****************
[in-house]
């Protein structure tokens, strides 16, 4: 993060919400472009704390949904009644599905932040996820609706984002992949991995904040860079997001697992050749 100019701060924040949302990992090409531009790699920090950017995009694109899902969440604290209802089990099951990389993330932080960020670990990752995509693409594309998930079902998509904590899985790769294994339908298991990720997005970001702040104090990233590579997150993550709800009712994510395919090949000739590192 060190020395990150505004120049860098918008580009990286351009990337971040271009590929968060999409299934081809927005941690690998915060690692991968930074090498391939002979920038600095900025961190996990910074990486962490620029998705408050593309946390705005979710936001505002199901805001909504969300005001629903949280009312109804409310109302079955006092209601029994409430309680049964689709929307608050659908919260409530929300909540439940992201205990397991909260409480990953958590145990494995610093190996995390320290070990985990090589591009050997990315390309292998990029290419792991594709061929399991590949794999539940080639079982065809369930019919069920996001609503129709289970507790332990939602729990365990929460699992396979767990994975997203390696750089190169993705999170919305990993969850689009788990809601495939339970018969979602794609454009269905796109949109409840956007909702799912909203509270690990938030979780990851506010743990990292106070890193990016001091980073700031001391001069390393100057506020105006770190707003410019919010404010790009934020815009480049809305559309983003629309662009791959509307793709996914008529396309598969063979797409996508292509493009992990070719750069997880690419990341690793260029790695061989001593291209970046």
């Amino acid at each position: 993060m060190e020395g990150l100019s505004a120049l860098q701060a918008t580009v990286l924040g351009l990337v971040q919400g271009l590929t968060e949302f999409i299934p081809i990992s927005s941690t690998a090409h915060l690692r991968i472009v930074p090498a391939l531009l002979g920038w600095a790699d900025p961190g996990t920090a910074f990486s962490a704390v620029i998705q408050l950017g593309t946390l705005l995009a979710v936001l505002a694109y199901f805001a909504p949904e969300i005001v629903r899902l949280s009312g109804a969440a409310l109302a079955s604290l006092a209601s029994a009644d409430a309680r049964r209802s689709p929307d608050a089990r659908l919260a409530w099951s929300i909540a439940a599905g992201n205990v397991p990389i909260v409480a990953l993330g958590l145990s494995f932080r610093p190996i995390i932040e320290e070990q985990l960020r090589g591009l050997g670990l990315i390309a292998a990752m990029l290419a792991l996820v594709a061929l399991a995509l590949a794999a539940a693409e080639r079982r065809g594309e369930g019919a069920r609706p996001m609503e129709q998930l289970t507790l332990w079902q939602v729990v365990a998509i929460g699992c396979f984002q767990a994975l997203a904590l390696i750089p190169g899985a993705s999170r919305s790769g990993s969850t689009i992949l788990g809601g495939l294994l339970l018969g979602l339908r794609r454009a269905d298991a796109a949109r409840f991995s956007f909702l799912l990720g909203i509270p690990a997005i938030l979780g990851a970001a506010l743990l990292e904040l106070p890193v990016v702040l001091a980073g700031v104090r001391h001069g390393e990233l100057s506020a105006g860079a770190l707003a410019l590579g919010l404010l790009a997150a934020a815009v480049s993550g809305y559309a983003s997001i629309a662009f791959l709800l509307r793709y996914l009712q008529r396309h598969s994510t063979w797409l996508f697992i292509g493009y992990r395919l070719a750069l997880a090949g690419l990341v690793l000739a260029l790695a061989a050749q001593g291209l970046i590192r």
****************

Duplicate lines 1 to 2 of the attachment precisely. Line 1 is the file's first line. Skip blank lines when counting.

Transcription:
[in-house]
């Protein structure tokens, strides 16, 4: 993060919400472009704390949904009644599905932040996820609706984002992949991995904040860079997001697992050749 100019701060924040949302990992090409531009790699920090950017995009694109899902969440604290209802089990099951990389993330932080960020670990990752995509693409594309998930079902998509904590899985790769294994339908298991990720997005970001702040104090990233590579997150993550709800009712994510395919090949000739590192 060190020395990150505004120049860098918008580009990286351009990337971040271009590929968060999409299934081809927005941690690998915060690692991968930074090498391939002979920038600095900025961190996990910074990486962490620029998705408050593309946390705005979710936001505002199901805001909504969300005001629903949280009312109804409310109302079955006092209601029994409430309680049964689709929307608050659908919260409530929300909540439940992201205990397991909260409480990953958590145990494995610093190996995390320290070990985990090589591009050997990315390309292998990029290419792991594709061929399991590949794999539940080639079982065809369930019919069920996001609503129709289970507790332990939602729990365990929460699992396979767990994975997203390696750089190169993705999170919305990993969850689009788990809601495939339970018969979602794609454009269905796109949109409840956007909702799912909203509270690990938030979780990851506010743990990292106070890193990016001091980073700031001391001069390393100057506020105006770190707003410019919010404010790009934020815009480049809305559309983003629309662009791959509307793709996914008529396309598969063979797409996508292509493009992990070719750069997880690419990341690793260029790695061989001593291209970046």